(2) According to the studies of the third renowned archaeologist Colin Renfrew, who spread his theories intensively in the 1980s, a linguistic question must also be addressed (somewhat unusually for an archaeologist), as he finds that archaeology offers no evidence for violence and conflict in the 4th century BC which could bring about cultural and linguistic changes. Renfrew believes that Indo-Europeans are only the first farmers on the European continent and that Indo-Europeisation is only an aspect of the Neolithic revolution when the farming and animal-rearing economy fast replaced the economy based on hunting and gathering. This Neolithisation spread from Anatolia towards Western Europe from the beginning of the 7th century BC onwards, i.e. three millennia before Gimbutas’ Kurgans, and, what is particularly significant, it was a case of diffusion and not violent or even genocidal spreading of a new culture.

(3) In the 1990s, Mario Alinei, who was undoubtedly impressed by Renfrew’s work, took his conclusions and combining them with the studies of the world famous archaeologist G. Child from the 1950s, developed them further into a new archaeology with much older dates than those that have hitherto been put forward. Alinei rejects invasionist theories and believes that the Indo-European diaspora is several millennia older than the one put forward by Renfrew, which is confirmed also by the latest radiocarbon measurements and which can agree with linguistic findings, which also confirm that the first Indo-European community existed in the Stone Age. Alinei warns that already in the beginning of the 2nd century BC in Anatolia three peoples – the Hittites, Luwian and Palaic – spoke three different Indo-European languages (these discoveries are the fruit of the latest discoveries of clay tablets and the study of the languages inscribed on them). They estimate their arrival in this area to have occurred in the 3rd or even 4th century BC. In light of this fact it is difficult to imagine that even in the 3rd millennium BC there may have existed a common Indo-European language which would so quickly have differentiated into completely different languages in so small a space. In the same way the unravelled Linear B script (Ventris and Chadwick, 1956) shows us that Mycenaean was not only a form of archaic Greek in the 2nd century BC, but it was already the koiné of a country which knew many different dialects. This again obliges us to ask if it was possible that the Indo-European diaspora came about only a few centuries earlier, if the four so different – although admittedly – Indo-European languages (in Anatolia and in Greece) came about only in the 2nd century BC.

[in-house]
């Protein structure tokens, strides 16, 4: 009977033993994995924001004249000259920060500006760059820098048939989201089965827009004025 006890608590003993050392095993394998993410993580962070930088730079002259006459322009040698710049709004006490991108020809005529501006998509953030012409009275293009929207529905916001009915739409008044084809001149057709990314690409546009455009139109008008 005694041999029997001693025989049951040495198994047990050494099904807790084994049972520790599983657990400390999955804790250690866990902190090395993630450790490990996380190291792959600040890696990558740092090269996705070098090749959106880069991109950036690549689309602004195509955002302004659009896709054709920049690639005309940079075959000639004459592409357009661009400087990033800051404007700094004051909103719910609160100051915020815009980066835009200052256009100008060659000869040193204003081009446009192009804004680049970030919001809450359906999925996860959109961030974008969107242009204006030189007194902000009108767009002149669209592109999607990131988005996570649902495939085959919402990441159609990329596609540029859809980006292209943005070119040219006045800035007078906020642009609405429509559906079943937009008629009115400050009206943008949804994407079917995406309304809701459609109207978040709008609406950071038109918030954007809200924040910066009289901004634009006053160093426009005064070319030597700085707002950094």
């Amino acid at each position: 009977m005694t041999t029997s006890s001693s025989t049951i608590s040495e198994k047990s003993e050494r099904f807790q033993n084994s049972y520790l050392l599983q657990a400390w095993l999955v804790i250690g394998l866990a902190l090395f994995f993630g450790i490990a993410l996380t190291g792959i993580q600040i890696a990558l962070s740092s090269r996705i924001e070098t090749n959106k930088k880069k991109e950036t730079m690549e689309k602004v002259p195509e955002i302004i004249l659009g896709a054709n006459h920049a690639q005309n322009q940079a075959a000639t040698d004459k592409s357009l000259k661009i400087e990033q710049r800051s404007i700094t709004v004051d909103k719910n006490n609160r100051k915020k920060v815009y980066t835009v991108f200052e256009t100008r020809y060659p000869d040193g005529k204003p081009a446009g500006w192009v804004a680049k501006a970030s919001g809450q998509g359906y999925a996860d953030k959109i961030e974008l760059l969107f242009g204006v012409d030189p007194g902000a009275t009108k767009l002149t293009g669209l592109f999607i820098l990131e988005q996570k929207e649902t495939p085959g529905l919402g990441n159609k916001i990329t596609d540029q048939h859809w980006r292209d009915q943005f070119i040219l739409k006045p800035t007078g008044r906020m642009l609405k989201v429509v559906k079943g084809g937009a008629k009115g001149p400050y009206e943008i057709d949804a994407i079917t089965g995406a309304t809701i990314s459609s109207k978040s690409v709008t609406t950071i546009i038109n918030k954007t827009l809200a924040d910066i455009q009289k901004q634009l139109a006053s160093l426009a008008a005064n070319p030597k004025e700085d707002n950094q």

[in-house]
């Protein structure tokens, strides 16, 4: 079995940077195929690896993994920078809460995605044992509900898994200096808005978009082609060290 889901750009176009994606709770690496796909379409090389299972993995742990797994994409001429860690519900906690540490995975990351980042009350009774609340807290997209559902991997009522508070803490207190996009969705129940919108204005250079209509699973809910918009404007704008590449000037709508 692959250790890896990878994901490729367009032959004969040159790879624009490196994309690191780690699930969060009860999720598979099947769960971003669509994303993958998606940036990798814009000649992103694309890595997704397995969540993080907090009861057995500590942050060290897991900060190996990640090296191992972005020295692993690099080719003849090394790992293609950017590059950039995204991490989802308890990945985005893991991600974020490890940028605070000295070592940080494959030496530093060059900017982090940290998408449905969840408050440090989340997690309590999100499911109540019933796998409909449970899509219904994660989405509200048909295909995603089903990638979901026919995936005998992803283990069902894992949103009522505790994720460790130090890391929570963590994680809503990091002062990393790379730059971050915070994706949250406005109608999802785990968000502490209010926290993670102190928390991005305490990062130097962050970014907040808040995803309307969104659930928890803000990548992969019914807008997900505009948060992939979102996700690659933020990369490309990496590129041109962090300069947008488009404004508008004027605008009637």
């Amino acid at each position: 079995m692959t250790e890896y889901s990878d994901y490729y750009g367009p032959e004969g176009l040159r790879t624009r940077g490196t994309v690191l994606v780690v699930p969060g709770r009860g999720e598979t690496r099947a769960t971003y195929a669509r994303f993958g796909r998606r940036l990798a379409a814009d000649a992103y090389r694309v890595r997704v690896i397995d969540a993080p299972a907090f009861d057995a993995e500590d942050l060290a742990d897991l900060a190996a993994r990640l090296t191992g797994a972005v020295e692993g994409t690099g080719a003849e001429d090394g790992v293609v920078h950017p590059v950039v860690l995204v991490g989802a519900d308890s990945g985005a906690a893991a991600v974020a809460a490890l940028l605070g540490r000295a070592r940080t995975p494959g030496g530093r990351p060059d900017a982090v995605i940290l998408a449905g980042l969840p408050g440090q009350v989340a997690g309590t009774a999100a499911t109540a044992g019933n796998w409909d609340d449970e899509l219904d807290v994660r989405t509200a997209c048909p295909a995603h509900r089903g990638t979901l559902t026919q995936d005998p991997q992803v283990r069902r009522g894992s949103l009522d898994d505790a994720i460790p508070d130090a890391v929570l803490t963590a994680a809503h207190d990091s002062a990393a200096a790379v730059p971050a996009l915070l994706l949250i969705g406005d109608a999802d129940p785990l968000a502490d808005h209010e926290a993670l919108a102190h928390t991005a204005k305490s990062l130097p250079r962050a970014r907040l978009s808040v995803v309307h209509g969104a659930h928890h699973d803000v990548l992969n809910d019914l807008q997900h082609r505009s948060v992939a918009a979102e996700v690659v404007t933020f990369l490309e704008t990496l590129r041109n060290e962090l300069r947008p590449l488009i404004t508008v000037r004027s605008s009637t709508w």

Of course, Alinei came up against a series of opponents from the ranks of the traditionalist historians, although his theory of continuity (which claims that Europe’s present-day territories have been populated by the same peoples ever since the Palaeolithic-Mesolithic, and in which he expressly mentions the Slovenes) is not fundamentally very different from Renfrew’s views. He is just much more consistent also in the linguistic aspect.

 

Among those who welcome his ideas is Xaverio Ballester from the University of Valencia, who wrote (Rivista italiana di dialettologia, 23/1999): “Alinei will take the credit for being the first person in most recent times (Alinei warns that we must not forget his distant predecessor Herbert Kühn and his work “Herkunft und Heimat der Indogermanen”, 1932), to develop a precious and courageous theory of Palaeolithic origin also for the Indo-European languages. It is true that some of these new ideas may seem revolutionary (and subversive) considering some foundations of doctrines that have been valid for centuries, so we must not expect that they will rapidly be welcomed in some circles; maybe they will not be accepted at all. In any case we hope that in academic circles it won’t be the spirit of censure that predominates, so that other people and especially the young will have the opportunity to become acquainted with and study new ideas, and will be able either to reject or accept them; in short, that they will have the opportunity to evaluate the reasons, which led Alinei and others, although we are still a minority, to begin to assert that the European predecessors were ordinary people, nothing special and that they were even better than was originally assumed. Better than us but not superior to other people.” In this quote it is possible to sense a critique of the racist Arian theory, which can still be traced in fundamental presumptions of classic theories of the origin of the Indo-Europeans...